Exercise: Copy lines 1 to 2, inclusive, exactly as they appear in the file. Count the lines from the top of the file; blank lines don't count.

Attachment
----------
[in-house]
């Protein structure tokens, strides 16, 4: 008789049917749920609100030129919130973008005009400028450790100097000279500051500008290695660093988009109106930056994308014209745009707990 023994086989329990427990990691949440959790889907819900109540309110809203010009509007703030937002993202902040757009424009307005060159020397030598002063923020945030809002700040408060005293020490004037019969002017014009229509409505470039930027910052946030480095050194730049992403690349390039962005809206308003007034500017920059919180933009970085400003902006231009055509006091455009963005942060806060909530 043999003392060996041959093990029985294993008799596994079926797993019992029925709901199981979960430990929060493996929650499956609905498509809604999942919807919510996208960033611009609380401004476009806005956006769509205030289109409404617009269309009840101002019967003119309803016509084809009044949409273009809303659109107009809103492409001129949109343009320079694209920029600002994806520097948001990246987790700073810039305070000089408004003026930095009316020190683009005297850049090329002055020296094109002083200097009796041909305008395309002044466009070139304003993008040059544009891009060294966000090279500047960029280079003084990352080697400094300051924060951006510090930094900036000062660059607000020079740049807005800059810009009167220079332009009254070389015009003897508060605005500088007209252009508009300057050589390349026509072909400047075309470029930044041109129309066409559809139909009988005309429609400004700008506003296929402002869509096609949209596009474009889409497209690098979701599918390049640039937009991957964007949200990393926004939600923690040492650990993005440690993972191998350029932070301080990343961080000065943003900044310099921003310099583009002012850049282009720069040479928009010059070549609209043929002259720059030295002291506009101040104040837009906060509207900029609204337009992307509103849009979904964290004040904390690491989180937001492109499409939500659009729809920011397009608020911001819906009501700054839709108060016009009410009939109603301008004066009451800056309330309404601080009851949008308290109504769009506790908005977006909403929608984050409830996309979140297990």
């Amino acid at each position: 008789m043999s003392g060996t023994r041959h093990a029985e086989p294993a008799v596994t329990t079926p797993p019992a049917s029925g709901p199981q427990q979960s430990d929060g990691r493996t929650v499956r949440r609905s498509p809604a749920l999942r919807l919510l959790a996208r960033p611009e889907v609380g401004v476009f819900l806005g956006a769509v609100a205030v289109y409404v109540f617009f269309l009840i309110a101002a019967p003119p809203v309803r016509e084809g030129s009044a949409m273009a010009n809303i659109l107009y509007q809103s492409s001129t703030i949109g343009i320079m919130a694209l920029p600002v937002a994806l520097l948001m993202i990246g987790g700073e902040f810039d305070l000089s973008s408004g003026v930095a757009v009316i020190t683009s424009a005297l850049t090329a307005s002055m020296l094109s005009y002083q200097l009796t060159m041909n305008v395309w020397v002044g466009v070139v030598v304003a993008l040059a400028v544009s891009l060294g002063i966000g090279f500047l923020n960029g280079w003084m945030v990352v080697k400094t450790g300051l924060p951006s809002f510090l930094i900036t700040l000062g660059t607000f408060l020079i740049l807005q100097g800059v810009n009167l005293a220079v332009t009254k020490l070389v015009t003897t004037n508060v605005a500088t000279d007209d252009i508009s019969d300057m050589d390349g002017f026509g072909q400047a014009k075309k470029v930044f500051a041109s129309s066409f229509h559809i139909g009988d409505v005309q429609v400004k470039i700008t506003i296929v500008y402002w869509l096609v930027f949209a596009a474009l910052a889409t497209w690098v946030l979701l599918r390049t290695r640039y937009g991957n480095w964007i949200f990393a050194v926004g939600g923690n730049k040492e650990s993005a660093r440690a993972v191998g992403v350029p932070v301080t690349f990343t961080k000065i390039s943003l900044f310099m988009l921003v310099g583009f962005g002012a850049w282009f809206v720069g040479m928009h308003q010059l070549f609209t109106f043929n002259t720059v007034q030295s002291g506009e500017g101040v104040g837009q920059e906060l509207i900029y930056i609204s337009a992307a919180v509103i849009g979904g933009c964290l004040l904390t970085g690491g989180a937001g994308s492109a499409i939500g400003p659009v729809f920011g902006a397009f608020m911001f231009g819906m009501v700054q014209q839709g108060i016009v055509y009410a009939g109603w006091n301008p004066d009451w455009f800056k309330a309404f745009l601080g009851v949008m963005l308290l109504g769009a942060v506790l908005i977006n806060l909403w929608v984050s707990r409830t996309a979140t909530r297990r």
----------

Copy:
[in-house]
């Protein structure tokens, strides 16, 4: 008789049917749920609100030129919130973008005009400028450790100097000279500051500008290695660093988009109106930056994308014209745009707990 023994086989329990427990990691949440959790889907819900109540309110809203010009509007703030937002993202902040757009424009307005060159020397030598002063923020945030809002700040408060005293020490004037019969002017014009229509409505470039930027910052946030480095050194730049992403690349390039962005809206308003007034500017920059919180933009970085400003902006231009055509006091455009963005942060806060909530 043999003392060996041959093990029985294993008799596994079926797993019992029925709901199981979960430990929060493996929650499956609905498509809604999942919807919510996208960033611009609380401004476009806005956006769509205030289109409404617009269309009840101002019967003119309803016509084809009044949409273009809303659109107009809103492409001129949109343009320079694209920029600002994806520097948001990246987790700073810039305070000089408004003026930095009316020190683009005297850049090329002055020296094109002083200097009796041909305008395309002044466009070139304003993008040059544009891009060294966000090279500047960029280079003084990352080697400094300051924060951006510090930094900036000062660059607000020079740049807005800059810009009167220079332009009254070389015009003897508060605005500088007209252009508009300057050589390349026509072909400047075309470029930044041109129309066409559809139909009988005309429609400004700008506003296929402002869509096609949209596009474009889409497209690098979701599918390049640039937009991957964007949200990393926004939600923690040492650990993005440690993972191998350029932070301080990343961080000065943003900044310099921003310099583009002012850049282009720069040479928009010059070549609209043929002259720059030295002291506009101040104040837009906060509207900029609204337009992307509103849009979904964290004040904390690491989180937001492109499409939500659009729809920011397009608020911001819906009501700054839709108060016009009410009939109603301008004066009451800056309330309404601080009851949008308290109504769009506790908005977006909403929608984050409830996309979140297990």